Struggling To Uncover Your Key Achievements? 25 Questions to Help Identify Your Strengths

Struggling To Uncover Your Key Achievements? 25 Questions to Help Identify Your Strengths

Most career advisors, HR professionals, and recruiters suggest including information about your key accomplishments and achievements in your resume or CV.

Why?  Because you may have as little as 6 seconds to impress a hiring manager or recruiter as they ‘scan’ through a pile of resumes, selecting candidates to take through to the next stage of the process.

It isn’t uncommon for recruiters and employers to receive literally hundreds of applications for a single advertised role. If your application is one of those, then you want it to be noticed, right?

Including compelling and evidence-based examples of ways that you have achieved strong results, demonstrated superior performance, and added value to an organisation will definitely help you to stand out.

So why don’t people include key achievements in their resume?

Here’s the thing.  In my experience working as a career coach and outplacement specialist, I’ve found that the majority of candidates don’t include information about their key accomplishments and achievements in their resumes, even when they KNOW that this is important.

Many people really struggle when trying to identify what they’ve achieved throughout their professional life – even those who have a highly successful ‘track record’.

Why?  Here are some reasons.

Some people forget.  Often people simply forget what they’ve achieved throughout their career.  Anyone who has ever been through a robust recruitment and selection process in the past has probably realized that keeping track of your key achievements as they occur is a really great idea.  However in reality, this rarely occurs.  Life is just too busy.

Others underestimate themselves.  Sometimes people just don’t recognise that their previous successes are significant – and worth mentioning when trying to ‘sell’ themselves to a potential employer or recruiter.  This is particularly common for those who are extremely driven and achievement-oriented, and always work hard to deliver outstanding results.  Sometimes it takes an external, ‘outsider’ perspective for these individuals to realise that the things they’ve done are actually pretty incredible.

Some are lacking self-confidence.  Others just don’t want to ‘sell’ themselves or talk about why they are better than other candidates. It makes them uncomfortable, so they avoid it.  Consequently, they find it difficult to put their achievements down on paper (and talk about them in interviews).  It is well known that women are particularly prone to this ‘confidence gap’, regularly downplaying themselves when compared to men.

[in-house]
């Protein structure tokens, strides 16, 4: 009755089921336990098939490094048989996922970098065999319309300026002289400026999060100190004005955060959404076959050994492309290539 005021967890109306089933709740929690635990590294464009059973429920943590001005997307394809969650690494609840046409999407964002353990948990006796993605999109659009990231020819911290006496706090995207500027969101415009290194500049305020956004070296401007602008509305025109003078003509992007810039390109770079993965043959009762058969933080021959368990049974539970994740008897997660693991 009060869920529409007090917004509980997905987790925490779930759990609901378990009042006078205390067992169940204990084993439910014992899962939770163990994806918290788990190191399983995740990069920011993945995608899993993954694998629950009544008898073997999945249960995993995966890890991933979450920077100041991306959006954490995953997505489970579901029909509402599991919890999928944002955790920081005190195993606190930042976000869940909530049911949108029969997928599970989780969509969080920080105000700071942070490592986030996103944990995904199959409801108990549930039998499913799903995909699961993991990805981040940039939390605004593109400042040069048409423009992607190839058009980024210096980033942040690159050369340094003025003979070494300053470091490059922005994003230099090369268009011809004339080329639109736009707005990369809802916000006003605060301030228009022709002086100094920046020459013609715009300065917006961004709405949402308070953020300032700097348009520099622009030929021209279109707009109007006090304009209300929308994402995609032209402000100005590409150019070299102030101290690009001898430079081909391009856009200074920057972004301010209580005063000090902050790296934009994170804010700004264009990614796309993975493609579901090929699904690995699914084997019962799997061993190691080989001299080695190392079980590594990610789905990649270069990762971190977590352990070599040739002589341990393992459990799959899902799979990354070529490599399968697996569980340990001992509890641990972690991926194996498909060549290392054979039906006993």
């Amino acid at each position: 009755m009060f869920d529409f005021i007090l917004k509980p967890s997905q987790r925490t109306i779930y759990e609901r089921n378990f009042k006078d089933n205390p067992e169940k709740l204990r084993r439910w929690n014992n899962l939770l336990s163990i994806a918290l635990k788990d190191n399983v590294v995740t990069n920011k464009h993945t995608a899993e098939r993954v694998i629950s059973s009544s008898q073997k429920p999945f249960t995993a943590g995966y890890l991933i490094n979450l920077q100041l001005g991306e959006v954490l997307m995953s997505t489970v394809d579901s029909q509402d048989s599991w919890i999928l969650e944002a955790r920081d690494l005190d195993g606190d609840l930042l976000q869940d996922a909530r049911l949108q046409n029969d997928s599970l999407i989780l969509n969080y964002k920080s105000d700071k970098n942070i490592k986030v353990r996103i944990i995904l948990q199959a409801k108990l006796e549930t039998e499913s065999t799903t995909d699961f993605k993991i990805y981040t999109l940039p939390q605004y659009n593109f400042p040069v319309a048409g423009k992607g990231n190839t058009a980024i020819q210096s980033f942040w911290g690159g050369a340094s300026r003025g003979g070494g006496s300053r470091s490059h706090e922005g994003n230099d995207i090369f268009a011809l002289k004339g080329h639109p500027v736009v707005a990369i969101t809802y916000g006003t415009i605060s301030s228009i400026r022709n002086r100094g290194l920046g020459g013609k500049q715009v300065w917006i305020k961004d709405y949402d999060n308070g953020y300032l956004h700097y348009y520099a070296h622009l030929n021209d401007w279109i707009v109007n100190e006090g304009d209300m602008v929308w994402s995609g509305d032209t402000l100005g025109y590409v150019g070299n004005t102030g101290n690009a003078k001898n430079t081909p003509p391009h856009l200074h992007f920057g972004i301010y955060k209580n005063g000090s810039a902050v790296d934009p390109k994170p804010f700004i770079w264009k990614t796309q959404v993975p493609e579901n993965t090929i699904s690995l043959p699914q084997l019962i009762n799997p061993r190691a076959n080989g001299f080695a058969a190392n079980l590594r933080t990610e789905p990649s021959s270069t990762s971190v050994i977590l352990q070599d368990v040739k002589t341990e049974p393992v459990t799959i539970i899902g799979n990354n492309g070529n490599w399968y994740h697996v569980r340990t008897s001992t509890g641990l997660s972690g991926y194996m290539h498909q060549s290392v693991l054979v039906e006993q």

Do any of these sound like you?  If so, read on.  Hopefully I can help.

25 Questions to help you ‘brainstorm’ your key achievements

Over time I’ve developed a list of questions that I regularly use during career coaching sessions when trying to uncover and explore any significant achievements, successes, or milestones that people have achieved throughout their career.

So far this list has proven really useful, so I’d like to share it with you.  Feel free to share it with others, too.

Ask yourself each of these 25 questions when developing a list of key career achievements and accomplishments.  Hopefully some ‘gems’ will emerge!

In the past, have you ever…

  1. Identified a way for a company to reduce costs or save money?
  2. Increased sales or market share through your actions?
  3. Managed a particularly large or complex work project?
  4. Improved productivity or operations within your area?
  5. Enhanced the accuracy of an existing process for analyzing data?
  6. Demonstrated exceptional leadership or people management skills?
  7. Exceeded the expectations of your customers or colleagues?
  8. Identified or implemented a more effective work procedure, process, or system?
  9. Dealt with a particularly challenging or demanding stakeholder?
  10. Taken an action which was ‘above and beyond’ in order to deliver good customer service?
  11. Generated a creative or innovative solution to a problem?
  12. Improved customer satisfaction by more effectively meeting customer needs?
  13. Successfully led a team through a particularly challenging problem or situation?
  14. Motivated someone who required some additional encouragement or support?
  15. Overcome a particularly challenging obstacle or barrier to success?
  16. Turned around a failing business unit, division, or company?
  17. Worked exceptionally hard to deliver strong results?
  18. Outperformed all others when meeting targets or quotas?
  19. Stayed under budget for several years in a row?
  20. Consistently surpassed previous performance against set targets?
  21. Received formal recognition or an award for your efforts?
  22. Been promoted very quickly due to outstanding performance?
  23. Gone out of your way to train, coach or mentor others within the workplace?